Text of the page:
Microsoft has bounced a Google Chrome Installer out of its Windows Store, just hours after making it available for download.
Google's "Chrome" app was a minimalist offering – merely sending the user to the official Chrome download app.
In a statement to the press, Microsoft said it had removed the Chrome Installer because it failed to "provide unique and distinct value", adding "we welcome Google to build a Microsoft Store browser app compliant with our Microsoft Store policies".
That's one of the key "principles" Microsoft identifies in its official Store Policies.
Microsoft pulled the app within hours
Both Microsoft and Google's app stores are plagued by scammers. A million Android users downloaded a fake WhatsApp app recently, while a search for "Chrome" on the Windows Store reveals dozens of lookalikes and soundalikes.
So an official Chrome installer would at least take users to a legitimate Google app, not the fakes.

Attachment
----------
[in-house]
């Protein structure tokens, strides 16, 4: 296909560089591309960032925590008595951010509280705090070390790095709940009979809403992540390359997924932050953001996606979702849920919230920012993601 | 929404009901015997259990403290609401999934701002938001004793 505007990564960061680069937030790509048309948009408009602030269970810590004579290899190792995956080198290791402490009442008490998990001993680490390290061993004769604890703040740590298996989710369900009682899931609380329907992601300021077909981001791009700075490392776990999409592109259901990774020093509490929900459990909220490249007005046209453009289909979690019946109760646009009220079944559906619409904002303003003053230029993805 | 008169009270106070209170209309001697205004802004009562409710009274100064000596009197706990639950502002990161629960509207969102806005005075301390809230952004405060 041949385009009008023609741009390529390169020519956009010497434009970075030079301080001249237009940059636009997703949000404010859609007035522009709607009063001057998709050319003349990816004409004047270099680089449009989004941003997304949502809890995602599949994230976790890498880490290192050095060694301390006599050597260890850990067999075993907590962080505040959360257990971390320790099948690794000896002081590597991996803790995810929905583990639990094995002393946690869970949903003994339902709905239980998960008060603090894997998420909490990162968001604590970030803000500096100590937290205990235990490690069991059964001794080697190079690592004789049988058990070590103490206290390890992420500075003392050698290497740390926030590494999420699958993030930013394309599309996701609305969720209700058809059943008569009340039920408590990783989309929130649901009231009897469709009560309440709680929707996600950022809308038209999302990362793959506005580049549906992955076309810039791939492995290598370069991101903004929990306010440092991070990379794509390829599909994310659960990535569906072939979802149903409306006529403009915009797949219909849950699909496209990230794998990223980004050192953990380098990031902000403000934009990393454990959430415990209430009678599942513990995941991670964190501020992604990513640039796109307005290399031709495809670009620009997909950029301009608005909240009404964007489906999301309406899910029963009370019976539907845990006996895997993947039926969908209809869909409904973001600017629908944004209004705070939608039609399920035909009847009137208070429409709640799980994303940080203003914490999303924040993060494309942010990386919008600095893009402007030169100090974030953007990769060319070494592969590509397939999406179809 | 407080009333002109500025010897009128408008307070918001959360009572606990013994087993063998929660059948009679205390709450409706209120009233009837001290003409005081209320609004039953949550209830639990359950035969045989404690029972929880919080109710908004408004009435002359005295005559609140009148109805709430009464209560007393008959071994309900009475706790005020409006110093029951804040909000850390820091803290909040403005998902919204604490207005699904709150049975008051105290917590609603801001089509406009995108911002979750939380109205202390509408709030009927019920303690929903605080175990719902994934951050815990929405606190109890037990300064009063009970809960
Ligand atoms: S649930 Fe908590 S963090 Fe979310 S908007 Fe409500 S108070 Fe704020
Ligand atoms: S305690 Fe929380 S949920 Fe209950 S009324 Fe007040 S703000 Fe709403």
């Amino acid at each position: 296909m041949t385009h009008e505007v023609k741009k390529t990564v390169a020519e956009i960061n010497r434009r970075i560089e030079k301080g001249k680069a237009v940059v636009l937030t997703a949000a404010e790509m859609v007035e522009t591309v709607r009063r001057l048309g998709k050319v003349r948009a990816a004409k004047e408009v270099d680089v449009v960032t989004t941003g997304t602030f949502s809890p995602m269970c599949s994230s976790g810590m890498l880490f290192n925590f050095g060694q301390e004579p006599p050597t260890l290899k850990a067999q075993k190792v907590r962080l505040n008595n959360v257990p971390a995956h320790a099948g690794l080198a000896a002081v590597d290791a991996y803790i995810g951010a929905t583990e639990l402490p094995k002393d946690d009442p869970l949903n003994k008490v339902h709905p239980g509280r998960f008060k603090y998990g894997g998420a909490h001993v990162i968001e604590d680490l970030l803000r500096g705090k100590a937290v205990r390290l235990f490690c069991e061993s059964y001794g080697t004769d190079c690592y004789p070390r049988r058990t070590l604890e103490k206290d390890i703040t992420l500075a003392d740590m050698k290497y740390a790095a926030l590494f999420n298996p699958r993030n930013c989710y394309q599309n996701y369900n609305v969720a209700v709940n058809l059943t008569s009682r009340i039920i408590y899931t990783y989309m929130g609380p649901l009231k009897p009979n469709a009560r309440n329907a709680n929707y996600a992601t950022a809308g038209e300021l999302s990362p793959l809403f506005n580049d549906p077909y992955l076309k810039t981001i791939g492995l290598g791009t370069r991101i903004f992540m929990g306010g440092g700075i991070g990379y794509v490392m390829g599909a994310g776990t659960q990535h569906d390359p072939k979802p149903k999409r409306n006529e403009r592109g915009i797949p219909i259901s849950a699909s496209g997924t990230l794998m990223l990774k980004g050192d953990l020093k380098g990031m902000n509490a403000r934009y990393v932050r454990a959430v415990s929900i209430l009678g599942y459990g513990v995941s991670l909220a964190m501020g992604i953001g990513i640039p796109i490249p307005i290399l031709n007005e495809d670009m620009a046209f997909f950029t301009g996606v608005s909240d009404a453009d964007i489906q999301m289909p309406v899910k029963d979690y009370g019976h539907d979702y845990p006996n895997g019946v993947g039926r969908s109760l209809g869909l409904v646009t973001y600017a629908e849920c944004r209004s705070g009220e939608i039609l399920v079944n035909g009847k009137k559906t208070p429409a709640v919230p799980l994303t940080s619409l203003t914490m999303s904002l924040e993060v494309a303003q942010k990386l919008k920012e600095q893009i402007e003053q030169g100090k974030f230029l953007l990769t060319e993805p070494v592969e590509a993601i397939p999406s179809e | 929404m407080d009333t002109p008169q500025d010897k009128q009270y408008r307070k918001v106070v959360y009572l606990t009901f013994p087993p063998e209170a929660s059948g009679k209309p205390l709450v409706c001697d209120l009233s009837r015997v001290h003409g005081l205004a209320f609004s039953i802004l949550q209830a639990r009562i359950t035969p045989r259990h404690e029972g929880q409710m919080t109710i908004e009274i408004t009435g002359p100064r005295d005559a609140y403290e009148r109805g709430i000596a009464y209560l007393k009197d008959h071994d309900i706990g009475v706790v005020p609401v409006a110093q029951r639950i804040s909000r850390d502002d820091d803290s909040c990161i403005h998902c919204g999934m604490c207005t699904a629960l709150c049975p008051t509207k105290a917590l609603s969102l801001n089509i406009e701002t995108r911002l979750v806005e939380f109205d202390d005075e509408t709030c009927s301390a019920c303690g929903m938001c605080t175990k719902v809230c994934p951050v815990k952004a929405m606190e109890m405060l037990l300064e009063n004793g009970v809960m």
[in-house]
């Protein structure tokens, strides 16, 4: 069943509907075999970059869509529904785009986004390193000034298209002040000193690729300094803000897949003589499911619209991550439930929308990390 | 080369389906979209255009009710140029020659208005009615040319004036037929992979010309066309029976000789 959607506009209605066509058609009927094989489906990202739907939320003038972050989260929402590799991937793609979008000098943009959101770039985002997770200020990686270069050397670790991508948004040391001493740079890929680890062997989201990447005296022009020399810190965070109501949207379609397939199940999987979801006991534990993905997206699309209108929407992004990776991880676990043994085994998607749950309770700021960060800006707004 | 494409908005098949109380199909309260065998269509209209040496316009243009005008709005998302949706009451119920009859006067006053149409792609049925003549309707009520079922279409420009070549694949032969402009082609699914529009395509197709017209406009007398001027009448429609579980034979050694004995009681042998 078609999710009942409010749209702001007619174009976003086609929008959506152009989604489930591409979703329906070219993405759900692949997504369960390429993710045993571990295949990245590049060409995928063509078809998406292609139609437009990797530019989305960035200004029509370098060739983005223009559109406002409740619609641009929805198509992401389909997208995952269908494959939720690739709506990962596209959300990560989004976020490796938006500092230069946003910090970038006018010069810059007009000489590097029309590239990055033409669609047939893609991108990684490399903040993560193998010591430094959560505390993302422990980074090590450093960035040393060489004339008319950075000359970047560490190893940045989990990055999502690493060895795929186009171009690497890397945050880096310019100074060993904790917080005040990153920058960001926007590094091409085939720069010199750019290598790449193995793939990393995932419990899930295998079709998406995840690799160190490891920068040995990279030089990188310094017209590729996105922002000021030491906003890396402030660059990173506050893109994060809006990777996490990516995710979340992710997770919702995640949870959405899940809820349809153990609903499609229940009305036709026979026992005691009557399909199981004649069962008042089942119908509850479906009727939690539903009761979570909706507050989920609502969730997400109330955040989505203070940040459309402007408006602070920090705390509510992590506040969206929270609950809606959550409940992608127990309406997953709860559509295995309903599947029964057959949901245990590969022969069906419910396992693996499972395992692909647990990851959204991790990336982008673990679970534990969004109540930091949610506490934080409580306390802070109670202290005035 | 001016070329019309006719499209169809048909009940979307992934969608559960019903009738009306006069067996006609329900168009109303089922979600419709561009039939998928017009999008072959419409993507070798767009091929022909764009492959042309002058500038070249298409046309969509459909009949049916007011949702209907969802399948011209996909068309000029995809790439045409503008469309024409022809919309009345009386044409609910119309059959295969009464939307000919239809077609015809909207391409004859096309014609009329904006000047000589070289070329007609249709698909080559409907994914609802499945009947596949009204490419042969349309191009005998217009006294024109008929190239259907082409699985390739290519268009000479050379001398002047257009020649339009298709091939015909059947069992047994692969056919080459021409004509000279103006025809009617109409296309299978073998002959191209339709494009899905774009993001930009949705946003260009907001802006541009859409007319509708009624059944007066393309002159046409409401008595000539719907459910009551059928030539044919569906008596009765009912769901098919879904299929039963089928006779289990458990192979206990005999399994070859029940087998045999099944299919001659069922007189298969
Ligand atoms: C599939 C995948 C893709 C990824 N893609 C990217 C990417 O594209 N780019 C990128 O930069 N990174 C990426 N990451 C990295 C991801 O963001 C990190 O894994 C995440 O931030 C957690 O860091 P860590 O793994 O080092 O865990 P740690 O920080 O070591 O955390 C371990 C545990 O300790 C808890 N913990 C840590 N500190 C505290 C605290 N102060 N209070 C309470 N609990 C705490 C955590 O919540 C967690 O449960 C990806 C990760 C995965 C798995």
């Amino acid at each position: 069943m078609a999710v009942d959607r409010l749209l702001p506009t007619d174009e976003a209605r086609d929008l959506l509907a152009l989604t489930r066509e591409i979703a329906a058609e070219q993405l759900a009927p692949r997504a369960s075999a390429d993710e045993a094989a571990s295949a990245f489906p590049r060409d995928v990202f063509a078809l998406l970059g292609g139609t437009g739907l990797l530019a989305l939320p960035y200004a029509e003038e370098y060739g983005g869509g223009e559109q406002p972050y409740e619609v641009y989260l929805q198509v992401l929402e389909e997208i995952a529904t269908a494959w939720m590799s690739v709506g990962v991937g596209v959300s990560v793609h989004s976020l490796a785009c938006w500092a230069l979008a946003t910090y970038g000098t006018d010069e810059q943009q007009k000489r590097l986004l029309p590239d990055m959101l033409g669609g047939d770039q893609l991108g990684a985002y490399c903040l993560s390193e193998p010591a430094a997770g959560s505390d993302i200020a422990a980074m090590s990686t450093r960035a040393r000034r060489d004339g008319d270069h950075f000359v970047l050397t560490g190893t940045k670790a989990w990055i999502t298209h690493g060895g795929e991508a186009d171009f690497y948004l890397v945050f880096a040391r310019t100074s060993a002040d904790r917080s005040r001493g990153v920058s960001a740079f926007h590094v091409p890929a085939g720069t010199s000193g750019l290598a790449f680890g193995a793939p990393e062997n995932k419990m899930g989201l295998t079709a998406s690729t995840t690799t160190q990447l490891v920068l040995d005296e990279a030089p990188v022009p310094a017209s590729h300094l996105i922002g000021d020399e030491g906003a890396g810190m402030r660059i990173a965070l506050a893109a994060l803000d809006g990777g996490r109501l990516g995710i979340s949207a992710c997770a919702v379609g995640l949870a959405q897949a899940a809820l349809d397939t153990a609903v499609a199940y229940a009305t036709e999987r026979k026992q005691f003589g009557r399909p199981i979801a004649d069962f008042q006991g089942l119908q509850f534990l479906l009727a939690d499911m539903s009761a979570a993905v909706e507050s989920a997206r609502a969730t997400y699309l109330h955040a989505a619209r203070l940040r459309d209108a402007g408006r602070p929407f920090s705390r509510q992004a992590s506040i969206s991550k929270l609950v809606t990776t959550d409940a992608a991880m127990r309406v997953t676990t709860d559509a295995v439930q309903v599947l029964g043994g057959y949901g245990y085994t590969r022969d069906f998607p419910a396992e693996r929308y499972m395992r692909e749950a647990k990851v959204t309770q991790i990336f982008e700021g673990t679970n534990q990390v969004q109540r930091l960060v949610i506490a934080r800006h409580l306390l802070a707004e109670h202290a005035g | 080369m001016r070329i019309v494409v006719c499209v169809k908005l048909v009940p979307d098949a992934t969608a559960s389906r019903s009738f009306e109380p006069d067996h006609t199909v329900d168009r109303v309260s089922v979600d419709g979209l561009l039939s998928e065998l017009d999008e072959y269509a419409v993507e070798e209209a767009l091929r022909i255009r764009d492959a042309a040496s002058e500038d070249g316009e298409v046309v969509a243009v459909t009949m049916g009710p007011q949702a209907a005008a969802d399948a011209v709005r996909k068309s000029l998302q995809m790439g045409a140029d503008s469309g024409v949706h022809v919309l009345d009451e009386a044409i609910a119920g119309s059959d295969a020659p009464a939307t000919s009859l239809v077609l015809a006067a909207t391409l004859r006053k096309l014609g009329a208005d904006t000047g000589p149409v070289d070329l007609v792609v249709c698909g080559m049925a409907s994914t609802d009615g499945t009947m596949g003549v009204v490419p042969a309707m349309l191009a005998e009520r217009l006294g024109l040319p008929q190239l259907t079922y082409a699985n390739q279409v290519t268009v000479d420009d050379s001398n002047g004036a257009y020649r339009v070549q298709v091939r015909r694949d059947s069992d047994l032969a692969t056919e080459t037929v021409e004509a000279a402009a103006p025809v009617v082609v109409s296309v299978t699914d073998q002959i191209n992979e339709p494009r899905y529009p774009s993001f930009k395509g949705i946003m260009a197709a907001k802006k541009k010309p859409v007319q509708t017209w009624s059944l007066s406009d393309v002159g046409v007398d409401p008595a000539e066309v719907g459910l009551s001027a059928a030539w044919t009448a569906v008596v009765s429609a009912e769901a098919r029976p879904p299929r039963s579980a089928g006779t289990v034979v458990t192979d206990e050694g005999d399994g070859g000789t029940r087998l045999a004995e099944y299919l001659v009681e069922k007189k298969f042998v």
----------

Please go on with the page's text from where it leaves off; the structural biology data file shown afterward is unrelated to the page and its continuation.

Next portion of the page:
Google may have been offering a solution to the "Fake Chrome" problem: the Windows Store is littered with lookalikes
Google has an official search app for Windows but continues to snub the platform by withholding big-name apps like YouTube and Google Maps. A Google Chrome app is forbidden by the Windows Store as it stands because it uses its own rendering engine:
Google's Chrome for iOS complies with Apple's equivalent requirement by providing a wrapper around Apple's WebKit libraries.
Microsoft has eased the path for apps to get into Windows Store, allowing packaged websites and lightly massaged legacy Win32 apps to be included. ®